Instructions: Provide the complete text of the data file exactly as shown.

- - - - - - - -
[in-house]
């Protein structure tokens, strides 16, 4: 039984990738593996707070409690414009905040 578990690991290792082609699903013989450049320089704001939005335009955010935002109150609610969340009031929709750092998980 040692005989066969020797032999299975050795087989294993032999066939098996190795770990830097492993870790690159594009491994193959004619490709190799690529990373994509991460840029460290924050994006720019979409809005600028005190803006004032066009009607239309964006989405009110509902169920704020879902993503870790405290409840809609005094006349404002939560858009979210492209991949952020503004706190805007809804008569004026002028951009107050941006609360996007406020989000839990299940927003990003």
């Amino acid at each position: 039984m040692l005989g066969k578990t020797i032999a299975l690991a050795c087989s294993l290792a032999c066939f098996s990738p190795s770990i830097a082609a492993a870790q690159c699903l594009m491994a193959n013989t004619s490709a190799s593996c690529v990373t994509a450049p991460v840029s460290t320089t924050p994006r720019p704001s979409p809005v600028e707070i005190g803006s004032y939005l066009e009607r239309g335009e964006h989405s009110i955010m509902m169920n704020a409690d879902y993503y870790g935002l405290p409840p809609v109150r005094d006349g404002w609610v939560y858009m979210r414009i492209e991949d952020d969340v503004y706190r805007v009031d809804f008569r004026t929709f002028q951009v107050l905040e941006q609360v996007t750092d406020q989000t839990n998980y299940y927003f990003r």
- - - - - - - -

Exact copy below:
[in-house]
């Protein structure tokens, strides 16, 4: 039984990738593996707070409690414009905040 578990690991290792082609699903013989450049320089704001939005335009955010935002109150609610969340009031929709750092998980 040692005989066969020797032999299975050795087989294993032999066939098996190795770990830097492993870790690159594009491994193959004619490709190799690529990373994509991460840029460290924050994006720019979409809005600028005190803006004032066009009607239309964006989405009110509902169920704020879902993503870790405290409840809609005094006349404002939560858009979210492209991949952020503004706190805007809804008569004026002028951009107050941006609360996007406020989000839990299940927003990003």
């Amino acid at each position: 039984m040692l005989g066969k578990t020797i032999a299975l690991a050795c087989s294993l290792a032999c066939f098996s990738p190795s770990i830097a082609a492993a870790q690159c699903l594009m491994a193959n013989t004619s490709a190799s593996c690529v990373t994509a450049p991460v840029s460290t320089t924050p994006r720019p704001s979409p809005v600028e707070i005190g803006s004032y939005l066009e009607r239309g335009e964006h989405s009110i955010m509902m169920n704020a409690d879902y993503y870790g935002l405290p409840p809609v109150r005094d006349g404002w609610v939560y858009m979210r414009i492209e991949d952020d969340v503004y706190r805007v009031d809804f008569r004026t929709f002028q951009v107050l905040e941006q609360v996007t750092d406020q989000t839990n998980y299940y927003f990003r």